Studying the expression of genes that are dependent on vitamin D makes it possible to identify individuals who will benefit from vitamin D supplementation. Population-based studies have shown that vitamin D deficiency may increase the risk for chronic diseases and weaken the body's immune system.

J&J Recalls 32M Contraceptive Packages

June 4, 2013 1:28 pm | by The Associated Press | News | Comments

Johnson & Johnson is conducting a voluntary recall of millions of oral contraceptive packages in 43 countries outside the U.S., but says there's a "very low" risk that the flawed tablets could cause unplanned pregnancies. It's the latest in a series of about 40 product recalls announced by the U.S.-based company since 2009.

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New Respiratory Virus Spreads to Italy

June 1, 2013 2:10 pm | by The Associated Press | News | Comments

Three people were being treated Saturday for a new respiratory virus that is alarming global health officials, in the first cases in Italy, says the country's health ministry. A 45-year-old man who had recently returned from a 40-day visit to Jordan was hospitalized in Tuscany with a high fever, cough and respiratory problems, says the ministry.

Frozen Mammoth Carcass Contains Liquid Blood

May 30, 2013 2:04 pm | by BY VLADIMIR ISACHENKOV - ASSOCIATED PRESS | News | Comments

A perfectly preserved woolly mammoth carcass with liquid blood has been found on a remote Arctic island, fueling hopes of cloning the Ice Age animal, Russian scientists say. The carcass was in such good shape because its lower part was stuck in pure ice, said Semyon Grigoryev, the head of the Mammoth Museum, who led the expedition into the Lyakhovsky Islands off the Siberian coast.

France Confirms Initial Case of SARS-related Virus

May 8, 2013 6:17 am | by The Associated Press | News | Comments

A 65-year-old Frenchman is hospitalized after contracting France's first case of a deadly new respiratory virus related to SARS, and French health authorities say they are trying to find anyone who might have been in contact with him to prevent it from spreading.

Endogenous Antibiotic Exists in the Brain

May 6, 2013 3:39 pm | News | Comments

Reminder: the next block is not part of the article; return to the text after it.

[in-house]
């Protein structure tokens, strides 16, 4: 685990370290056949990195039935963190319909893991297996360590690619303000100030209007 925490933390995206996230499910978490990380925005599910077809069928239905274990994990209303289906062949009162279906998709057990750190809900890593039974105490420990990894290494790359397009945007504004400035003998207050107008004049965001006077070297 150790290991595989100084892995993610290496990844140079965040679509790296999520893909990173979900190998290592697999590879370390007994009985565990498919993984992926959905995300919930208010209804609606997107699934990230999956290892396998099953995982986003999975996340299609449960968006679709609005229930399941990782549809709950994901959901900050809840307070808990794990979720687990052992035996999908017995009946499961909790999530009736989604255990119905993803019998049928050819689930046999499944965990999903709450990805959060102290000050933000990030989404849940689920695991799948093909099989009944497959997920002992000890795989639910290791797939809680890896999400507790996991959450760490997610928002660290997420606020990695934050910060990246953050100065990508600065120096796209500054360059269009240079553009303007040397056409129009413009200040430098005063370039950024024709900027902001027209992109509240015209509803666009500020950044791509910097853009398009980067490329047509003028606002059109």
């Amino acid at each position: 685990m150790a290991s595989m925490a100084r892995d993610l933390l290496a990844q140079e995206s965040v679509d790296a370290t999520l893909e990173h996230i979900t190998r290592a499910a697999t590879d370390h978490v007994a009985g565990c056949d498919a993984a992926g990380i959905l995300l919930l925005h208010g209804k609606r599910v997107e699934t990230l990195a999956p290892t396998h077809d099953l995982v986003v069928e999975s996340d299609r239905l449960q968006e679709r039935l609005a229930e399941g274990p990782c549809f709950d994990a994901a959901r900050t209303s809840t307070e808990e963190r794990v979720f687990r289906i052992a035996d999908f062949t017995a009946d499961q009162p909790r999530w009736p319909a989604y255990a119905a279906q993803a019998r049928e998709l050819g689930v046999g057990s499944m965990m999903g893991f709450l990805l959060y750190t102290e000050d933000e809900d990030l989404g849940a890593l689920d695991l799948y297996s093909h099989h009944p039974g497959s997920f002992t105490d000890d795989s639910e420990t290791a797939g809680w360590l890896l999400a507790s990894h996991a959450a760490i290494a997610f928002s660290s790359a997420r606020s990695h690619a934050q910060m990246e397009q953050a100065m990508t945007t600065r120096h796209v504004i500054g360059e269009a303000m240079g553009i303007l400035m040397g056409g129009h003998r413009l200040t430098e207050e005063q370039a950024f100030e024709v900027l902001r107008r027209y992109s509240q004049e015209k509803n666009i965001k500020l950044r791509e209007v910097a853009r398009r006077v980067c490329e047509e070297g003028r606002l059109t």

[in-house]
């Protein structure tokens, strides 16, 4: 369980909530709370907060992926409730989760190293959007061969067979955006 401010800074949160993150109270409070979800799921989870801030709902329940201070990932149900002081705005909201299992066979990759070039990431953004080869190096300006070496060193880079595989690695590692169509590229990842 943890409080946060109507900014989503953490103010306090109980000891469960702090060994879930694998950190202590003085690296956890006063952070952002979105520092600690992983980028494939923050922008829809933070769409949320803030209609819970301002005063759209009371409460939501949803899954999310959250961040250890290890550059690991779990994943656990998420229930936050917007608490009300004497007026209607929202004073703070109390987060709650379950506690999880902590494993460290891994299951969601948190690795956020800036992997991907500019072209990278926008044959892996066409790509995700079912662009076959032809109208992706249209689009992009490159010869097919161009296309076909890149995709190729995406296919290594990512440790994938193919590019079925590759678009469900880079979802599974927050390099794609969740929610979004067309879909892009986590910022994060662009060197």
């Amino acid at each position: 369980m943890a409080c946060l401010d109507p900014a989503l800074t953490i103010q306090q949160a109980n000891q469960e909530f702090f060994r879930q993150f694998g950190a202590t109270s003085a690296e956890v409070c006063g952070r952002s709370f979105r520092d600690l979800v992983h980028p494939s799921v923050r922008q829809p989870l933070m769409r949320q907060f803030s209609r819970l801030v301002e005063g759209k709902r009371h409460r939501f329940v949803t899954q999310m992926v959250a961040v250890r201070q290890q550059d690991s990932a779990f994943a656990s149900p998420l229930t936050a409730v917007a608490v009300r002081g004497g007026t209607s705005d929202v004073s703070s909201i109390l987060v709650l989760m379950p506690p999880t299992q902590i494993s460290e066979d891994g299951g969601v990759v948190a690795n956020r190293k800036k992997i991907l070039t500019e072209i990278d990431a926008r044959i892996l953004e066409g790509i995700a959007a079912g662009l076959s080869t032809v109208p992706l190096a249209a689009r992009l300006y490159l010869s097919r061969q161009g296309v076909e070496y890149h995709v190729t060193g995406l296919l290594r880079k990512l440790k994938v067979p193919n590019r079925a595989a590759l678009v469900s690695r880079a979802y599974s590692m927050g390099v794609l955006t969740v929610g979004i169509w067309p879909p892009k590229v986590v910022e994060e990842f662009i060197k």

Scientists have discovered that immune cells in the brain can produce a substance that prevents bacterial growth: Namely, itaconic acid. Until now, biologists had assumed that only certain fungi produced itaconic acid. A team has now shown that even so-called microglial cells in mammals are also capable of producing this acid.

Bacterial Defense System Has Valuable Genes

May 1, 2013 9:45 am | News | Comments

Even bacteria have a kind of “immune system” they use to defend themselves against unwanted intruders– in their case, viruses. Scientists are now able to show that this defense system is much more diverse than previously thought and that it comes in multiple versions.

Ancient DNA Reveals Europe's Genetic History

April 24, 2013 11:56 am | News | Comments

Ancient DNA recovered from a series of skeletons in central Germany up to 7,500 years old has been used to reconstruct the first detailed genetic history of modern Europe. The study reveals a dramatic series of events including major migrations from both Western Europe and Eurasia, and signs of an unexplained genetic turnover about 4000-5000 years ago.

Newly Discovered Genes Can Treat Childhood Arthritis

April 23, 2013 12:03 pm | News | Comments

Scientists have identified 14 new genes which could have important consequences for future treatments of childhood arthritis. Researchers looked at DNA extracted from blood and saliva samples of 2,000 children with childhood arthritis and compared these to healthy people.

Man Dies as UK Measles Epidemic Spreads

April 19, 2013 5:16 pm | by The Associated Press | News | Comments

U.K. authorities say a 25-year-old man is suspected to have died from measles as an epidemic continues to sweep across south Wales. The outbreak has led to more than 800 infections and renewed discussions over the failure of some parents to vaccinate their children against the potentially fatal virus.

Researchers Publish Improved Neanderthal Genome

March 19, 2013 6:32 pm | by FRANK JORDANS - Associated Press - Associated Press | News | Comments

Researchers in Germany said Tuesday they have completed the first high-quality sequencing of a Neanderthal genome and are making it freely available online for other scientists to study. The genome produced from remains of a toe bone found in a Siberian cave is far more detailed than a previous Neanderthal genome sequenced three years ago by the same team.

Protein Creation Rate Mystery Solved

March 14, 2013 10:51 am | News | Comments

Scientists have solved a problem that has frustrated biologists for years: Why different parts of proteins are made at different rates.

New Methods Can Prevent Prosthesis Detachment

March 13, 2013 10:43 am | News | Comments

A usual reason for the need to change a prosthesis is its becoming detached from bone. A recent doctoral dissertation has come across several methods with which the adhesion of implants to bone can be improved.

Evolution in the Antibody Factory

March 12, 2013 11:06 am | News | Comments

Immune system B cells play a crucial role in the defence of pathogens: When they detect such an intruder, they produce antibodies that help to combat the enemy. They concurrently and continuously improve these molecules to more precisely recognize the pathogens.